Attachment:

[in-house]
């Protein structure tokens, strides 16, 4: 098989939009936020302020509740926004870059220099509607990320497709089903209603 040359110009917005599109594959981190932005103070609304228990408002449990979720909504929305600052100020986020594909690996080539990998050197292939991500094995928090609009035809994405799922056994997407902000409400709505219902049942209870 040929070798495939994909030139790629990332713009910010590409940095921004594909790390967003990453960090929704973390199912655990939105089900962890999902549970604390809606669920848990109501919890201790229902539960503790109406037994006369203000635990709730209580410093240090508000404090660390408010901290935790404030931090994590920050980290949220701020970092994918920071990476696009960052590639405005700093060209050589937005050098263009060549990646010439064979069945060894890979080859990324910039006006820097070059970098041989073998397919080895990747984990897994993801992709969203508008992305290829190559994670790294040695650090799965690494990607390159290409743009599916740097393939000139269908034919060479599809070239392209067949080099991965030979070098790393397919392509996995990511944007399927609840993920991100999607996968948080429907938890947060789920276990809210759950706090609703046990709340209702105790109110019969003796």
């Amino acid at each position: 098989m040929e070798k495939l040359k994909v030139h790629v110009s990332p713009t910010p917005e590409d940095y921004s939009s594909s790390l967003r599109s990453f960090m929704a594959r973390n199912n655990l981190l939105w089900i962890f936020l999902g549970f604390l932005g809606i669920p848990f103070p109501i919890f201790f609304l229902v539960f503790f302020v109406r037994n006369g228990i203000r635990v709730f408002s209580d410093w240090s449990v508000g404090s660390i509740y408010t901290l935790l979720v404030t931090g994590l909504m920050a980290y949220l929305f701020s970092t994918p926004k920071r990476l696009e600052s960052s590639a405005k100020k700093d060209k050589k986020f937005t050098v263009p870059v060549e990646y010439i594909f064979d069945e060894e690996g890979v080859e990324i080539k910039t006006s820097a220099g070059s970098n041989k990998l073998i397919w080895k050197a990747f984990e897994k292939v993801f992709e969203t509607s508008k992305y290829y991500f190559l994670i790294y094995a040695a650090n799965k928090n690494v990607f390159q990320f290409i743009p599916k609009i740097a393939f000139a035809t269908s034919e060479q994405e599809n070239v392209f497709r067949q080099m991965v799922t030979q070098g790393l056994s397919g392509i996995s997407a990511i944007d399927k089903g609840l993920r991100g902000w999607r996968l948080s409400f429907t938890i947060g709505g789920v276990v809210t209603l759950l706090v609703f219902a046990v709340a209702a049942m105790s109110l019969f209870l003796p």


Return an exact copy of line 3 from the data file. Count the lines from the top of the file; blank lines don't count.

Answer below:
């Amino acid at each position: 098989m040929e070798k495939l040359k994909v030139h790629v110009s990332p713009t910010p917005e590409d940095y921004s939009s594909s790390l967003r599109s990453f960090m929704a594959r973390n199912n655990l981190l939105w089900i962890f936020l999902g549970f604390l932005g809606i669920p848990f103070p109501i919890f201790f609304l229902v539960f503790f302020v109406r037994n006369g228990i203000r635990v709730f408002s209580d410093w240090s449990v508000g404090s660390i509740y408010t901290l935790l979720v404030t931090g994590l909504m920050a980290y949220l929305f701020s970092t994918p926004k920071r990476l696009e600052s960052s590639a405005k100020k700093d060209k050589k986020f937005t050098v263009p870059v060549e990646y010439i594909f064979d069945e060894e690996g890979v080859e990324i080539k910039t006006s820097a220099g070059s970098n041989k990998l073998i397919w080895k050197a990747f984990e897994k292939v993801f992709e969203t509607s508008k992305y290829y991500f190559l994670i790294y094995a040695a650090n799965k928090n690494v990607f390159q990320f290409i743009p599916k609009i740097a393939f000139a035809t269908s034919e060479q994405e599809n070239v392209f497709r067949q080099m991965v799922t030979q070098g790393l056994s397919g392509i996995s997407a990511i944007d399927k089903g609840l993920r991100g902000w999607r996968l948080s409400f429907t938890i947060g709505g789920v276990v809210t209603l759950l706090v609703f219902a046990v709340a209702a049942m105790s109110l019969f209870l003796p």